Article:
Four songs and four seasons provide the pace in “Young and beautiful,” (original title: “Jeune et Jolie”) the engrossing film by France’s filmmaker Francois Ozon (“The swimming pool”) in competition this year. They provide a neat way to organize the film but also reinforce our oh-so-wrong expectations as we settle into the quaint family vignettes which he tenders in the first part of his film: a semi-normal family (they smoke pot when the kids are not around but they are staunchly middle class) on a beachside vacation, adolescents gamboling in the sand. We (at least, I) love these cliches, they might make some of us nostalgic and will be destabilizing to others as things unravel later. Ozon makes us comfortable and then demolishes everything with such tact.
Isabelle, played by newcomer Marine Vacth (yes she’s young, and yes she’s devastatingly beautiful), vacations with her family in the south of France. Girl meets boy (Max) and a tryst between them which barely has time for a gasp of air is sacked after Isabelle withdraws into herself, leaving the boy befuddled. The family returns to Paris and life continues on. In the next scene Isabelle walks into a hotel room and talks with a man sitting on a bed who’s at least fifty years older than her and who unpleasantly comments that she doesn’t look like in the pictures (the ones posted online). Isabelle is a high-class prostitute who plies her trade in luxury hotels, leading a double-life with aplomb until one of her johns has a heart attack while they’re having sex and her world collapses.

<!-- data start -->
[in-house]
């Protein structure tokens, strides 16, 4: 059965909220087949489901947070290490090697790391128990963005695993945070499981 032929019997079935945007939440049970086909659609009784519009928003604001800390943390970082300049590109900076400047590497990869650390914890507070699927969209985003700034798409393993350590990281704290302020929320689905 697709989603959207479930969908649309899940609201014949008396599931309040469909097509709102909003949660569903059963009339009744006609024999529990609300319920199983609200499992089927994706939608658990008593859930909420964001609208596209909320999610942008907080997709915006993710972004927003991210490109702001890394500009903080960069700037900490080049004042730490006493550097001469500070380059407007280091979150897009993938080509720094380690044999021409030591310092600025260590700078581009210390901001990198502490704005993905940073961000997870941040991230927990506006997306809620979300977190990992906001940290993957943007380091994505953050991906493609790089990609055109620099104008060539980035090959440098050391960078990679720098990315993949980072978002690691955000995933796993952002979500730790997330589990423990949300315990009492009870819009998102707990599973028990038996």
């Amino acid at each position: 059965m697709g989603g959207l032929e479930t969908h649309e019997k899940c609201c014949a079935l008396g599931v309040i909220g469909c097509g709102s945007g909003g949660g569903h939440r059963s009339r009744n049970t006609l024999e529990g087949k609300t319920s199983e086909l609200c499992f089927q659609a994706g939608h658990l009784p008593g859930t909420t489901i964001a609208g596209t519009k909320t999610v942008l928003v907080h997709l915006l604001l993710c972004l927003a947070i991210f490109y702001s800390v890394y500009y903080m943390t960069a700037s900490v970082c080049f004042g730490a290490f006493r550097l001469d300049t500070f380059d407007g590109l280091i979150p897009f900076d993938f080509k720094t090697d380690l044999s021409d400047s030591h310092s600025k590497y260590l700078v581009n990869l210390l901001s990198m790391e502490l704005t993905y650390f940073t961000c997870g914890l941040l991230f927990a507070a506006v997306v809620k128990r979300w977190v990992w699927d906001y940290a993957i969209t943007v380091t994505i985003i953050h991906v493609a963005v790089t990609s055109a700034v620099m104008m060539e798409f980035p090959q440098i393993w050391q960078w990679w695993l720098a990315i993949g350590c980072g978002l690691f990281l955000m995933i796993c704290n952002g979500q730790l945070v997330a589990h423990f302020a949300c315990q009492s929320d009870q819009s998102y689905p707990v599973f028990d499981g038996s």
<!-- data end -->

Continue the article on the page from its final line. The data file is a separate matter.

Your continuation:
Ozon’s film is intelligent, artful and engrossing. It’s everything you want in a film being shown at Cannes, where the expectations are often high.
Vacth reminds one of a cross between Laetitia Casta, Maiwenn and Arianna Nastro of Saverio Costanzo’s “The Solitude of Prime Numbers” (2010). Bearing the humanoid-like physique of a model –which she is—Vacth isn’t one to go to the end of each of her emotions (for lack of experience, likely, or an unwillingness. She’s commented that she doesn’t feel like she’s an actress) but she was perfectly cast for the role.
This is the first film which Ozon wrote and directed. It’s his second film in competition, ten years after presenting “Swimming Pool” on the Croisette.